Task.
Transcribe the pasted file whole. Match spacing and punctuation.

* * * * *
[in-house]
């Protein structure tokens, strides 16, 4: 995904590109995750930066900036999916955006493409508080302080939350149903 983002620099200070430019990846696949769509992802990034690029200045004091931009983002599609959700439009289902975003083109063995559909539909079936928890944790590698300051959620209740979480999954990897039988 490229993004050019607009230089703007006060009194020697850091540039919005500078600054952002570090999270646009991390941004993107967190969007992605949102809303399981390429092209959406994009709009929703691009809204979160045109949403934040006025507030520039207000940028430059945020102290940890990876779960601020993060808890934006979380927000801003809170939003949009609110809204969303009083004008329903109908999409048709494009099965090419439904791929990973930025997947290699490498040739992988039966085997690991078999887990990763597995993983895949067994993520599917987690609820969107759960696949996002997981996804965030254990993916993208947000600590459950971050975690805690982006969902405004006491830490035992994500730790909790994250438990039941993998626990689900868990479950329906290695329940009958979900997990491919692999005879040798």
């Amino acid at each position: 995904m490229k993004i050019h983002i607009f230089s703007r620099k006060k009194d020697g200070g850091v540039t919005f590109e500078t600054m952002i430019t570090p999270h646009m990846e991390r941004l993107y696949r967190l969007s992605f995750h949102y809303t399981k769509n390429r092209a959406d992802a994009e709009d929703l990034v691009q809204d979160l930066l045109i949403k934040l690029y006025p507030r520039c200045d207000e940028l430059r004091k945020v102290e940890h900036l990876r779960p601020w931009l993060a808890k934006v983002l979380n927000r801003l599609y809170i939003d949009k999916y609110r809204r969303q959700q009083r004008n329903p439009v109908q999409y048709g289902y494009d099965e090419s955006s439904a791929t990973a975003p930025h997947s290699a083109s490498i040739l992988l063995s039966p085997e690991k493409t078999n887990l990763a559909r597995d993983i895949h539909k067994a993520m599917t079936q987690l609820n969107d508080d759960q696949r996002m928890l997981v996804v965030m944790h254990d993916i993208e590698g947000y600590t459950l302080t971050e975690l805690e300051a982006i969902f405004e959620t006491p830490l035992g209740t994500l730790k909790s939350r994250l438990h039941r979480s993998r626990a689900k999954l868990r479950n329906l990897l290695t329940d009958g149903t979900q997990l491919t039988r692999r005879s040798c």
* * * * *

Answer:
[in-house]
């Protein structure tokens, strides 16, 4: 995904590109995750930066900036999916955006493409508080302080939350149903 983002620099200070430019990846696949769509992802990034690029200045004091931009983002599609959700439009289902975003083109063995559909539909079936928890944790590698300051959620209740979480999954990897039988 490229993004050019607009230089703007006060009194020697850091540039919005500078600054952002570090999270646009991390941004993107967190969007992605949102809303399981390429092209959406994009709009929703691009809204979160045109949403934040006025507030520039207000940028430059945020102290940890990876779960601020993060808890934006979380927000801003809170939003949009609110809204969303009083004008329903109908999409048709494009099965090419439904791929990973930025997947290699490498040739992988039966085997690991078999887990990763597995993983895949067994993520599917987690609820969107759960696949996002997981996804965030254990993916993208947000600590459950971050975690805690982006969902405004006491830490035992994500730790909790994250438990039941993998626990689900868990479950329906290695329940009958979900997990491919692999005879040798």
């Amino acid at each position: 995904m490229k993004i050019h983002i607009f230089s703007r620099k006060k009194d020697g200070g850091v540039t919005f590109e500078t600054m952002i430019t570090p999270h646009m990846e991390r941004l993107y696949r967190l969007s992605f995750h949102y809303t399981k769509n390429r092209a959406d992802a994009e709009d929703l990034v691009q809204d979160l930066l045109i949403k934040l690029y006025p507030r520039c200045d207000e940028l430059r004091k945020v102290e940890h900036l990876r779960p601020w931009l993060a808890k934006v983002l979380n927000r801003l599609y809170i939003d949009k999916y609110r809204r969303q959700q009083r004008n329903p439009v109908q999409y048709g289902y494009d099965e090419s955006s439904a791929t990973a975003p930025h997947s290699a083109s490498i040739l992988l063995s039966p085997e690991k493409t078999n887990l990763a559909r597995d993983i895949h539909k067994a993520m599917t079936q987690l609820n969107d508080d759960q696949r996002m928890l997981v996804v965030m944790h254990d993916i993208e590698g947000y600590t459950l302080t971050e975690l805690e300051a982006i969902f405004e959620t006491p830490l035992g209740t994500l730790k909790s939350r994250l438990h039941r979480s993998r626990a689900k999954l868990r479950n329906l990897l290695t329940d009958g149903t979900q997990l491919t039988r692999r005879s040798c």